Ford Investigating Potential Issue with Fuel-Economy Testing
Apparently, the new Ranger is under evaluation.
Ford is investigating the process it uses to certify emissions and fuel economy in the U.S., the automaker announced this week. The investigation comes after a handful of employees expressed concerns in September through Ford's internal reporting channel.
Ford has also hired an outside firm to look into the specifications used in its testing. According to the EPA, road load is "the force imparted on a vehicle while driving at a constant speed over a smooth level surface from sources such as tire rolling resistance, driveline losses, and aerodynamic drag." Road load is determined by engineering models and validated through methods such as physical track tests, or "coastdown" testing. Ford has asked the help of industry technical experts, and an independent lab will conduct more coastdown testing. It says it is considering changes to its road-load modeling process.
To be clear, Ford has not yet determined whether or not fuel-economy labels or emissions certifications have been affected. And the potential issue does not involve the use of defeat devices, Ford says. In 2015, Volkswagen admitted to using these devices as a way to skirt emissions controls during emissions testing. Since then, automaker testing procedures have come under increased scrutiny.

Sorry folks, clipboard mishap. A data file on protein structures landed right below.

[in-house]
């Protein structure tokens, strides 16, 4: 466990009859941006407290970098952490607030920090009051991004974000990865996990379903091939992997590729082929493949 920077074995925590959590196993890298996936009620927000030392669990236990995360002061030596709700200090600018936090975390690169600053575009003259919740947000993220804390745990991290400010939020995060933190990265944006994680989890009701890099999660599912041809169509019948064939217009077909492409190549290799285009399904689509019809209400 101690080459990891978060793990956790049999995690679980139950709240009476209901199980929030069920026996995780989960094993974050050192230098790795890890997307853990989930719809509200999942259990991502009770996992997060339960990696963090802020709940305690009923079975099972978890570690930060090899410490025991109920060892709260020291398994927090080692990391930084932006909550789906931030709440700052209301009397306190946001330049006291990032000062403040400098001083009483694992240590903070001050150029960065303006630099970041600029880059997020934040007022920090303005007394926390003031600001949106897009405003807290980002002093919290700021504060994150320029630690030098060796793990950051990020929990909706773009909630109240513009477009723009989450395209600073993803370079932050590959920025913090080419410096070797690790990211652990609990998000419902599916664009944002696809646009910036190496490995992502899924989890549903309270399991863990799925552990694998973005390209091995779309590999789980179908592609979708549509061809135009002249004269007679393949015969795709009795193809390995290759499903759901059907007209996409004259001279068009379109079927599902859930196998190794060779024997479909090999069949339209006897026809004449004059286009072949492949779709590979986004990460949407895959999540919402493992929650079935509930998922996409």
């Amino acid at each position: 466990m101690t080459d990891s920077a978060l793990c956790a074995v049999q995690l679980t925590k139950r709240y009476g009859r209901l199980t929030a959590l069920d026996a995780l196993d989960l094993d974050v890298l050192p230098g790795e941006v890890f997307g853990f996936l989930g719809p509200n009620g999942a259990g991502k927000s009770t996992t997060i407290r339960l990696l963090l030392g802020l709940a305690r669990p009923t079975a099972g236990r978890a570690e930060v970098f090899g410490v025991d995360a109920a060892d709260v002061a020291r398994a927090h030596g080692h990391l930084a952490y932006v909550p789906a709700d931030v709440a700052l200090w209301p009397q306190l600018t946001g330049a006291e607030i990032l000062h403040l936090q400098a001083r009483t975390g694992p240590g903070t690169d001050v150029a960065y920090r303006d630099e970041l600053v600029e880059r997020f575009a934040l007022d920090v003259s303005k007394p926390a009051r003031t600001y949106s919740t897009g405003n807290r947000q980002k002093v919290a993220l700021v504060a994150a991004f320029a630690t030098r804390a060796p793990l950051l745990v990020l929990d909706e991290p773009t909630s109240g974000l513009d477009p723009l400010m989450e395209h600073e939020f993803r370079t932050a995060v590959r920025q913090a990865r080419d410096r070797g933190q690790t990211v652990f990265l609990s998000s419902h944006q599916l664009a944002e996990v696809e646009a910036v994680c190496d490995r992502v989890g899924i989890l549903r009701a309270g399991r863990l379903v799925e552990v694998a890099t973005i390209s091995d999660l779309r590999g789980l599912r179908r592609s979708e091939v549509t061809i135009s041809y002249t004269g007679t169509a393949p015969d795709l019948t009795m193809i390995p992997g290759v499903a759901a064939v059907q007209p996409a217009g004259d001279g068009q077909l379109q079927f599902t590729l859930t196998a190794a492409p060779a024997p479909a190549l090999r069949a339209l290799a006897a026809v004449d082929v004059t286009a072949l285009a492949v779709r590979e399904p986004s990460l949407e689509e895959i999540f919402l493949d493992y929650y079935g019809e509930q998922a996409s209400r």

This isn't the first time Ford has had to look into its own reported mpg numbers, however. Back in 2013, customer complaints about the Ford C-Max's fuel economy not living up to estimates prompted Ford to retest the car and revise the numbers from 47/47/47 mpg city/highway/combined to 45/40/43 mpg. At the time, the automaker issued checks for $550 to compensate owners.
Ford has informed the EPA and California Air Resources Board of the possible problem. "As always, we strive to be transparent with our customers, employees, dealers, shareholders and other stakeholders," Kim Pittel, Ford Motor Company group vice president of Sustainability, Environment, and Safety Engineering, said in a statement. "We understand how important it is to all audiences that we thoroughly yet swiftly complete this investigation."